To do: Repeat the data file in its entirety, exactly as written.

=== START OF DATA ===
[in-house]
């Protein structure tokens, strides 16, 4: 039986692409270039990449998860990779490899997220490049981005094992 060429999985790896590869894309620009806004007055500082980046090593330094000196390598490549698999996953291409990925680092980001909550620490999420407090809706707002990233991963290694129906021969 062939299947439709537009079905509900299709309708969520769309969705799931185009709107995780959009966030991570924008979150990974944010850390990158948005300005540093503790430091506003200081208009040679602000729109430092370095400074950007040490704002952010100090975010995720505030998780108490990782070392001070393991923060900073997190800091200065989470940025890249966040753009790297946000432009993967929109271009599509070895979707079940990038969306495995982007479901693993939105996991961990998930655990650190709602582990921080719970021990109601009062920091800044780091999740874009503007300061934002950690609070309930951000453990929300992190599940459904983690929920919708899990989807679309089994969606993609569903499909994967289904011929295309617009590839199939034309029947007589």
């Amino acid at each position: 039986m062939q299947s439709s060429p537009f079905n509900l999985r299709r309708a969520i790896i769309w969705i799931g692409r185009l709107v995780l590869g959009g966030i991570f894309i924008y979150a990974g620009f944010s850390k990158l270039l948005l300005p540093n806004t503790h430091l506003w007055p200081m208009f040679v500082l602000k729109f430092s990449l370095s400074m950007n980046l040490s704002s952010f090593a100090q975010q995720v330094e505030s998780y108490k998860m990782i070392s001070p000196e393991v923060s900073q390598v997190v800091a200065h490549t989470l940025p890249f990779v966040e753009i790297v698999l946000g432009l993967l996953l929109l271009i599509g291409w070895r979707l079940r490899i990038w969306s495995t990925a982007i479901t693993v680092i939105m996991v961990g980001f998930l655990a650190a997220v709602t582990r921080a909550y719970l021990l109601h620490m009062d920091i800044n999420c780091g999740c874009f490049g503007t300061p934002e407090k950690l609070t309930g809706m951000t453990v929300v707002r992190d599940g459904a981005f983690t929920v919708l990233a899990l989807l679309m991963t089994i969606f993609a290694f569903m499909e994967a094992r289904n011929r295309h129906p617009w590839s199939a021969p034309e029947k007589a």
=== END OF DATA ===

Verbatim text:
[in-house]
């Protein structure tokens, strides 16, 4: 039986692409270039990449998860990779490899997220490049981005094992 060429999985790896590869894309620009806004007055500082980046090593330094000196390598490549698999996953291409990925680092980001909550620490999420407090809706707002990233991963290694129906021969 062939299947439709537009079905509900299709309708969520769309969705799931185009709107995780959009966030991570924008979150990974944010850390990158948005300005540093503790430091506003200081208009040679602000729109430092370095400074950007040490704002952010100090975010995720505030998780108490990782070392001070393991923060900073997190800091200065989470940025890249966040753009790297946000432009993967929109271009599509070895979707079940990038969306495995982007479901693993939105996991961990998930655990650190709602582990921080719970021990109601009062920091800044780091999740874009503007300061934002950690609070309930951000453990929300992190599940459904983690929920919708899990989807679309089994969606993609569903499909994967289904011929295309617009590839199939034309029947007589």
């Amino acid at each position: 039986m062939q299947s439709s060429p537009f079905n509900l999985r299709r309708a969520i790896i769309w969705i799931g692409r185009l709107v995780l590869g959009g966030i991570f894309i924008y979150a990974g620009f944010s850390k990158l270039l948005l300005p540093n806004t503790h430091l506003w007055p200081m208009f040679v500082l602000k729109f430092s990449l370095s400074m950007n980046l040490s704002s952010f090593a100090q975010q995720v330094e505030s998780y108490k998860m990782i070392s001070p000196e393991v923060s900073q390598v997190v800091a200065h490549t989470l940025p890249f990779v966040e753009i790297v698999l946000g432009l993967l996953l929109l271009i599509g291409w070895r979707l079940r490899i990038w969306s495995t990925a982007i479901t693993v680092i939105m996991v961990g980001f998930l655990a650190a997220v709602t582990r921080a909550y719970l021990l109601h620490m009062d920091i800044n999420c780091g999740c874009f490049g503007t300061p934002e407090k950690l609070t309930g809706m951000t453990v929300v707002r992190d599940g459904a981005f983690t929920v919708l990233a899990l989807l679309m991963t089994i969606f993609a290694f569903m499909e994967a094992r289904n011929r295309h129906p617009w590839s199939a021969p034309e029947k007589a």